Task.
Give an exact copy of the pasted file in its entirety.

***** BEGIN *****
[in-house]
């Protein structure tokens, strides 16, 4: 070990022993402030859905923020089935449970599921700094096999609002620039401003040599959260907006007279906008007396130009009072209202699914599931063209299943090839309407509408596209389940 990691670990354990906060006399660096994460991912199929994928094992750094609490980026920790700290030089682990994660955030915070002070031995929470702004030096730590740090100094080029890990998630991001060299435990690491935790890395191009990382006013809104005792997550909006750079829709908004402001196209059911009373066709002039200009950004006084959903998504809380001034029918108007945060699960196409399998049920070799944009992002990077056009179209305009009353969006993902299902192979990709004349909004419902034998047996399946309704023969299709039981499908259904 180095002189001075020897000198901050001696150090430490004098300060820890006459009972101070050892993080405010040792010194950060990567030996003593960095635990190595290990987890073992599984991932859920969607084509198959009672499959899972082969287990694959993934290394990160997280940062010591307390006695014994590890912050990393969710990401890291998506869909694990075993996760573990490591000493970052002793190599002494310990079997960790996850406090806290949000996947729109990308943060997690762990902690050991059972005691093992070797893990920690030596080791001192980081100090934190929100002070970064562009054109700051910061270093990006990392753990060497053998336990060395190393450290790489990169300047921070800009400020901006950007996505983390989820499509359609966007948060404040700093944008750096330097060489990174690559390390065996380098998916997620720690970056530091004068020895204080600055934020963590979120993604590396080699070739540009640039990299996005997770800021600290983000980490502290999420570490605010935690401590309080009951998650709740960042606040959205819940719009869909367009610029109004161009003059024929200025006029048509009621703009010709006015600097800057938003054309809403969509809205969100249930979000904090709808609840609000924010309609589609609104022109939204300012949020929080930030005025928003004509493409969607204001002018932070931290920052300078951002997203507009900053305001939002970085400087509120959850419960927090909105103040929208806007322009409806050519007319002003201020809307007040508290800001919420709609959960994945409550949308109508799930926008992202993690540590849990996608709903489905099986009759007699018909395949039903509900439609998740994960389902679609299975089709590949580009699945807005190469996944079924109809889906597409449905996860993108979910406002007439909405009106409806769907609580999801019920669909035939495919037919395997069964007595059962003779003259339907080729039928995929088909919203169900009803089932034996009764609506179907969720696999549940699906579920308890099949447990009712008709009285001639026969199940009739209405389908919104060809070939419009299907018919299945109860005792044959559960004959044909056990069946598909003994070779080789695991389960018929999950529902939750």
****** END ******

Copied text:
[in-house]
């Protein structure tokens, strides 16, 4: 070990022993402030859905923020089935449970599921700094096999609002620039401003040599959260907006007279906008007396130009009072209202699914599931063209299943090839309407509408596209389940 990691670990354990906060006399660096994460991912199929994928094992750094609490980026920790700290030089682990994660955030915070002070031995929470702004030096730590740090100094080029890990998630991001060299435990690491935790890395191009990382006013809104005792997550909006750079829709908004402001196209059911009373066709002039200009950004006084959903998504809380001034029918108007945060699960196409399998049920070799944009992002990077056009179209305009009353969006993902299902192979990709004349909004419902034998047996399946309704023969299709039981499908259904 180095002189001075020897000198901050001696150090430490004098300060820890006459009972101070050892993080405010040792010194950060990567030996003593960095635990190595290990987890073992599984991932859920969607084509198959009672499959899972082969287990694959993934290394990160997280940062010591307390006695014994590890912050990393969710990401890291998506869909694990075993996760573990490591000493970052002793190599002494310990079997960790996850406090806290949000996947729109990308943060997690762990902690050991059972005691093992070797893990920690030596080791001192980081100090934190929100002070970064562009054109700051910061270093990006990392753990060497053998336990060395190393450290790489990169300047921070800009400020901006950007996505983390989820499509359609966007948060404040700093944008750096330097060489990174690559390390065996380098998916997620720690970056530091004068020895204080600055934020963590979120993604590396080699070739540009640039990299996005997770800021600290983000980490502290999420570490605010935690401590309080009951998650709740960042606040959205819940719009869909367009610029109004161009003059024929200025006029048509009621703009010709006015600097800057938003054309809403969509809205969100249930979000904090709808609840609000924010309609589609609104022109939204300012949020929080930030005025928003004509493409969607204001002018932070931290920052300078951002997203507009900053305001939002970085400087509120959850419960927090909105103040929208806007322009409806050519007319002003201020809307007040508290800001919420709609959960994945409550949308109508799930926008992202993690540590849990996608709903489905099986009759007699018909395949039903509900439609998740994960389902679609299975089709590949580009699945807005190469996944079924109809889906597409449905996860993108979910406002007439909405009106409806769907609580999801019920669909035939495919037919395997069964007595059962003779003259339907080729039928995929088909919203169900009803089932034996009764609506179907969720696999549940699906579920308890099949447990009712008709009285001639026969199940009739209405389908919104060809070939419009299907018919299945109860005792044959559960004959044909056990069946598909003994070779080789695991389960018929999950529902939750």